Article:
I spent the whole summer with 2 packs and was only threatened once when the alpha guy from the northern pack mistook me for a bear from perhaps 100 yards away. I was hunkered down in my black sweatshirt near the pups. I was too busy trying to get the camera on this fiercely approaching animal to let him know that he was mistaken until he got about 20 yards away. At that point I spread my arms and told him, "It's OK wolf, it's just me, Pop". He stopped right then and there while his 8 pups gathered around him, 2 "Pops" looking after the kids (earlier in the day I had chased away a black bear who was showing too much interest). Then they walked off to join the rest of the pack. He was ready to take on a bear all by himself. They are fiercely protective of their families, much more so than many humans I'm afraid.

    Here's "Alphey" with three of his kids. He's a fine specimen.

    Nikon Summer 2017 521.jpg

    Here's the bear sizing up the pups. I'm sure I heard him say "Yummers!".

    Nikon Summer 2017 602.jpg

    Now I really have hijacked things.
    Last edited by Gib Etheridge; 08-12-2018 at 12:25 AM.

  9. #9
    Join Date
    Sep 2008
    Location
    Victoria, BC, Canada
    Posts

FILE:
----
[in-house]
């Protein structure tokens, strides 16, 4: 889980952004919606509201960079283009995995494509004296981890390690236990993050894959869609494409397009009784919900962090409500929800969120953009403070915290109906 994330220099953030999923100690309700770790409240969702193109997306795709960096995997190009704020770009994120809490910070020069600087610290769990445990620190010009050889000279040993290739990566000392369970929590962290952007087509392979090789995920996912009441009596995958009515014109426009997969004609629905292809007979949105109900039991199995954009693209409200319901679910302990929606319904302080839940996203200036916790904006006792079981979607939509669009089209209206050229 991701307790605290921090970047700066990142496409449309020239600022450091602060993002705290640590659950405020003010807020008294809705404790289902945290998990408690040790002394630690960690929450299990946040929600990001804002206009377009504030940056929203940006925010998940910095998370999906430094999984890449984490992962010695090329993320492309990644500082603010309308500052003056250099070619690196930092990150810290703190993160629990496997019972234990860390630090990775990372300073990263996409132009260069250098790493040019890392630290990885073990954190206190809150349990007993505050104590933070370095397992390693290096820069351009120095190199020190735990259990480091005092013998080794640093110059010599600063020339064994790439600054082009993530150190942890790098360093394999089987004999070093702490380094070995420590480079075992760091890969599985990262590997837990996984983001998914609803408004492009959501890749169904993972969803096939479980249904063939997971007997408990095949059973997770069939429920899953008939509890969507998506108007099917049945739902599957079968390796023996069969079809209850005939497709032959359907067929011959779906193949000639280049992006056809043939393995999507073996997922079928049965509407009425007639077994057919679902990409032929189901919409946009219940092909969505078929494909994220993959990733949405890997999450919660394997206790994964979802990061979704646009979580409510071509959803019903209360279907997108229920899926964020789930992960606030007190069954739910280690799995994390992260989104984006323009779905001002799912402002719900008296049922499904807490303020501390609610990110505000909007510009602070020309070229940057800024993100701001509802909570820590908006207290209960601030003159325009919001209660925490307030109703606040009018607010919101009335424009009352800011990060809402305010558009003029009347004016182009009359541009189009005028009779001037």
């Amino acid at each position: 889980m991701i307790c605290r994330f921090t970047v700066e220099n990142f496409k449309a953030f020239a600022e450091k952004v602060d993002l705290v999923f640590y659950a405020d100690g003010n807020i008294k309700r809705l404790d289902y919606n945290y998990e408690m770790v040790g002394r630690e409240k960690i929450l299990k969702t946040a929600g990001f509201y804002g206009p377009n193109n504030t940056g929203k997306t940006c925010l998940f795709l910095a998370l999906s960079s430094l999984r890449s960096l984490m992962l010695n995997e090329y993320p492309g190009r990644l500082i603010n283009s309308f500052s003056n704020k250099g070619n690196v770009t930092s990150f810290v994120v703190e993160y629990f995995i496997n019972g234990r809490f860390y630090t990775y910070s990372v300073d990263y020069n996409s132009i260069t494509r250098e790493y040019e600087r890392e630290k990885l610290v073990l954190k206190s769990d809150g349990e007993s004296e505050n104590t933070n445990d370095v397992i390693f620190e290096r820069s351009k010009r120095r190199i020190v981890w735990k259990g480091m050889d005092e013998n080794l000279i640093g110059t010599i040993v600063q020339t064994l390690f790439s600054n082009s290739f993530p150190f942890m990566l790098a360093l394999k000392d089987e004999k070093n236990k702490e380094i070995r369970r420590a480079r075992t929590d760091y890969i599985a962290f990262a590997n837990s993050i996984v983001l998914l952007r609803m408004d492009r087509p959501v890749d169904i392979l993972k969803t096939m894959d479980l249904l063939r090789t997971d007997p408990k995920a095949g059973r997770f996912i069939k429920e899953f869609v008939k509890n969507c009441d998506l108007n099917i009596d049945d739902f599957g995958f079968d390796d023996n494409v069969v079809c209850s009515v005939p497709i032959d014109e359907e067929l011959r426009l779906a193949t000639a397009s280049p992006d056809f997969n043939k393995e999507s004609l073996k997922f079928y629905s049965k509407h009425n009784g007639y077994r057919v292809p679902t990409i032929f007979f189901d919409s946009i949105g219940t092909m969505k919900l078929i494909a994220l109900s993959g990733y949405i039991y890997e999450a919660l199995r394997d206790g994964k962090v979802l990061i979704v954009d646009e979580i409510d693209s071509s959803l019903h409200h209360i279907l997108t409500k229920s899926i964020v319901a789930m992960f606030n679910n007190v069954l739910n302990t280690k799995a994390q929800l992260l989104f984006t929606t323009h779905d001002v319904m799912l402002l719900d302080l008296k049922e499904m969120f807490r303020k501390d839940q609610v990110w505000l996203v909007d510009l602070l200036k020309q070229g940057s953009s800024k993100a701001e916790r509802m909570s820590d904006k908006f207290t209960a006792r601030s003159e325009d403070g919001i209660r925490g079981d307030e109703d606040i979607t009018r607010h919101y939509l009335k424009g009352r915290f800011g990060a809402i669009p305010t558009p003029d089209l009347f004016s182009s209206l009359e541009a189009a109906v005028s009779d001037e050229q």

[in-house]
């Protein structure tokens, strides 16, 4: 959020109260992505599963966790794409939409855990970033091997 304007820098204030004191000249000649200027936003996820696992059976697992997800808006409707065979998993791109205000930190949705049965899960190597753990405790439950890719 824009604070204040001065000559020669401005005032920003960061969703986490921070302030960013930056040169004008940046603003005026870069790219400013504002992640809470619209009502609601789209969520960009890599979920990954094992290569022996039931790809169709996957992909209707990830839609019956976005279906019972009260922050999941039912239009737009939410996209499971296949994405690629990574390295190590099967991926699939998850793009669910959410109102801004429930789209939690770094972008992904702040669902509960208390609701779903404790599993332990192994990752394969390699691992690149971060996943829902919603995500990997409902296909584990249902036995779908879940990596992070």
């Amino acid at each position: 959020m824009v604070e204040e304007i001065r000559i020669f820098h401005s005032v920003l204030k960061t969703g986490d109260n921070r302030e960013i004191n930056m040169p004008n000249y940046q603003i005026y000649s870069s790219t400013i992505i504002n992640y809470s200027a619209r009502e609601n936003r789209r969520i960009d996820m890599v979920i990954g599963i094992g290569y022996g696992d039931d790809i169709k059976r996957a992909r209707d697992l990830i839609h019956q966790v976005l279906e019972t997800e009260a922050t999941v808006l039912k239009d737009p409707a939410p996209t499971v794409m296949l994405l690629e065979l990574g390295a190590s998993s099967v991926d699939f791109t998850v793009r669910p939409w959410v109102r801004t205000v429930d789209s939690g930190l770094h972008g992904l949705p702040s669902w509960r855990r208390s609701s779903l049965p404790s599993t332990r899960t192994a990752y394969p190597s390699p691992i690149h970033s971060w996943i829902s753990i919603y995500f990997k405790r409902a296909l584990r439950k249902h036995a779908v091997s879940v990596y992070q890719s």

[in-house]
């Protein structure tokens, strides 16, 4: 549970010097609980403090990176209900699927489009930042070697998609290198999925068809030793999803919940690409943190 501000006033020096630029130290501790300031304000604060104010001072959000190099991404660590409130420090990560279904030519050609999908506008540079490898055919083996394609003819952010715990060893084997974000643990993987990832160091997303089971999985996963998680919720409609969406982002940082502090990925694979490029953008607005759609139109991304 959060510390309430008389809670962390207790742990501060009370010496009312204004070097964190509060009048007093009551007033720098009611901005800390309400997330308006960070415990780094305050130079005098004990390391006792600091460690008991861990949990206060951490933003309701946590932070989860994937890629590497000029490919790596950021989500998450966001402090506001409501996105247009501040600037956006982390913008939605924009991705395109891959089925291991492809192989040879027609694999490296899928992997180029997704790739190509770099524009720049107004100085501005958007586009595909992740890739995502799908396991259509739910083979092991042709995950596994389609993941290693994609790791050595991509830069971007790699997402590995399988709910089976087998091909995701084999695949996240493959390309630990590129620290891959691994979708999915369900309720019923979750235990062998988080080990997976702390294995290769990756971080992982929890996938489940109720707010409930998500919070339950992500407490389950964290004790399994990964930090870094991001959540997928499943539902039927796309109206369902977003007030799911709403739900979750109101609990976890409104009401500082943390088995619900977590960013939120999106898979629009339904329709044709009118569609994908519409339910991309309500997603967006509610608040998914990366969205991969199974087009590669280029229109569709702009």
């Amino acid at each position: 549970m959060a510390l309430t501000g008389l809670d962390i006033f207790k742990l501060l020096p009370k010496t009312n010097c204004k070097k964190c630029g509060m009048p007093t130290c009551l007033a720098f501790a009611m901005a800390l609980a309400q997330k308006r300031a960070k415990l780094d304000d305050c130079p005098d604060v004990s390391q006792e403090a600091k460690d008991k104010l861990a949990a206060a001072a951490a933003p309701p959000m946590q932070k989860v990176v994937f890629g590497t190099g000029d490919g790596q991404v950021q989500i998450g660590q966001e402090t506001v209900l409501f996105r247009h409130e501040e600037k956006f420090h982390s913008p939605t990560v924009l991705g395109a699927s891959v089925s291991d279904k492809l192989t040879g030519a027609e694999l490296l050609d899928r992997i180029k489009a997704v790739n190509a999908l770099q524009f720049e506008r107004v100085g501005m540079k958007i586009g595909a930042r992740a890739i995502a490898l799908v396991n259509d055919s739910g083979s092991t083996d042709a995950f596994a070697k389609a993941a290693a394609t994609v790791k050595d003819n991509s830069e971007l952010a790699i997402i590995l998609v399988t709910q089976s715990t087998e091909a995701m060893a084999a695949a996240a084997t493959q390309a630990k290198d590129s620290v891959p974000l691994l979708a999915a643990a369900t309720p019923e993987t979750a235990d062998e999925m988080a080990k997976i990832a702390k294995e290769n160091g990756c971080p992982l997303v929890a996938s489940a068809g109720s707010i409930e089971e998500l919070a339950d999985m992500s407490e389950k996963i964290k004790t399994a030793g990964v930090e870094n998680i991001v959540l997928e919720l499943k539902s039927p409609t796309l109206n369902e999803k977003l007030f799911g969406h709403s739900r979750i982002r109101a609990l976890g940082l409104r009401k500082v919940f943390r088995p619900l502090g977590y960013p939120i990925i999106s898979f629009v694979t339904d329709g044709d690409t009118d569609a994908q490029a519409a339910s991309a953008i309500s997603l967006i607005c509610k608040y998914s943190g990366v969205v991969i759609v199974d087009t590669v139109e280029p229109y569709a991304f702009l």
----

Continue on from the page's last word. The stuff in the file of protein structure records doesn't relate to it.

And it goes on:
1,163

    Default Re: Back-Country Experience

    Gib, not at all, although there is probably enough material out there for a whole thread on wildlife encounters on the BC Coast alone.
    Alex

    "A man who is not afraid of the sea will soon be drowned, for he will be going out on a day he shouldn't. We do be afraid of the sea, and we only be drowned now and again" Aran Islands Fisherman

  10. #10
    Join Date
    Nov 2011
    Posts
    5,342

    Default Re: Back-Country Experience

    Yes. One (or several) of these days I'm going to edit all 648 photos from that trip. Then I'll just post them all, a few at a time, with comments and stories. Only thing, i have no patience with the editing, and will need to learn some editing software too. I have a friend who has offered to help learn the editing.

  11. #11
    Join Date
    May 1999
    Location
    north queensland